No Kids? No Problem


I always assumed I would have kids. As a child, I envisioned myself married, most likely by my mid-20s, and being so close to my sister, thought for sure that having two daughters would be ideal. I never questioned it and never thought that I wouldn’t have kids, because it was just what I thought women did: grew up, got married, and had children.

Despite these assumptions for my future, I didn’t particularly care for kids. As I got into my teenage years, I’d babysit. Unlike my sister who was also babysitting at the time and loved it, I hated it. I couldn’t stand to be around children. I found them boring, annoying, and lacking any redeeming qualities whatsoever. According to my mother, I’d grow out of it. One day that motherly instinct would kick in and like her, I’d find myself aching to have a child of my own. At 35, I’m still waiting.

“I think I’m too selfish and vain,” says Randi Newton, writer and sober companion. “I’m getting close to 40 and finally getting my life together; physically having a human baby would cause something chemical to happen in my brain and probably make me crazy.”

According to recent statistics, a record number of women are not having children. As Time magazine reported, 49.6 percent of women between the ages 25 and 29 in 2014 didn’t have kids. Although that percentage drops to 28.9 for women between 30 and 34, the fact is that a woman opting out of motherhood isn’t as uncommon as it used to be.

It’s also a pattern confirmed by the U.S. Census Bureau. In 2012, the percentage of childfree women between 15 and 44 was 46.5 percent, but by 2014, it was 47.6 percent. While demographers weren’t surprised at the dip in birth rates during the recession, the reason that they keep dipping is open to speculation. I like to think these numbers mean that not only are women realizing there’s more to life than motherhood, but also that I’m not alone.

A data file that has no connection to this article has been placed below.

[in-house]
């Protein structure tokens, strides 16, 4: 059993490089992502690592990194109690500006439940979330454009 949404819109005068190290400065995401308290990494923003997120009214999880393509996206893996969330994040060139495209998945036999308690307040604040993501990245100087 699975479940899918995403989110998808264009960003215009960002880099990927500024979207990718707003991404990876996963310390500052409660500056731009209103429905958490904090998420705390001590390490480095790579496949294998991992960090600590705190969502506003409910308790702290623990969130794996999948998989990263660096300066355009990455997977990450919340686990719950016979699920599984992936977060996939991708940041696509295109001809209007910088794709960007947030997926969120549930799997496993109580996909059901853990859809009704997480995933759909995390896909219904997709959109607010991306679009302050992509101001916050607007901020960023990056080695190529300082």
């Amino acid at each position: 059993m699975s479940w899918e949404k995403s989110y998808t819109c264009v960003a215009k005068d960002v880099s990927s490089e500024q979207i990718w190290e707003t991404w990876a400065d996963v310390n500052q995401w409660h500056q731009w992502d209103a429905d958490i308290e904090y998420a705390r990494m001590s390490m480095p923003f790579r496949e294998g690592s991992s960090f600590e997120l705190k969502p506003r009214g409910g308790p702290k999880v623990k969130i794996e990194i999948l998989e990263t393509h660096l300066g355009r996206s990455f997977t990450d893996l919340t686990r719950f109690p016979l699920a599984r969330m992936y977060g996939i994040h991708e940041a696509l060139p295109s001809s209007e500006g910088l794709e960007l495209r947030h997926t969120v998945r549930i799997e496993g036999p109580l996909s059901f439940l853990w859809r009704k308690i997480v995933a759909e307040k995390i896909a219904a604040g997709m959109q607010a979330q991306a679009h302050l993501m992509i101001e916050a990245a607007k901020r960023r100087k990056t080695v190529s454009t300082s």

As much as my parents were hoping for a granddaughter, and even though my nephews would love to have cousins—I’m their only hope for such a thing—everyone is sort of resigned to the fact that it’s not happening, and honestly, it probably shouldn’t.

I know many women who have children think that a woman like me is a monster. Having written about this topic before, I have mistakenly glanced at the comment sections and seen feedback from mothers (and fathers). I have been told that I’m sad, that I will never realize what love is until I have children, and only in procreating will my life have meaning.

I have a career, I’m married to a man I love, and I have, if I do say so myself, a beautiful life. Maybe someone with such a life should share it with a baby, but in my humble opinion, that beauty will cease to exist if I do. I don’t think I should force something that isn’t there, and I definitely don’t think I’d be doing either a baby or myself a favor by having one just so I can regret it later. I highly doubt my opinions on the matter will change, but if they do, I’d prefer to regret not having them, than regret having them.

Click here to read more about the childfree life.

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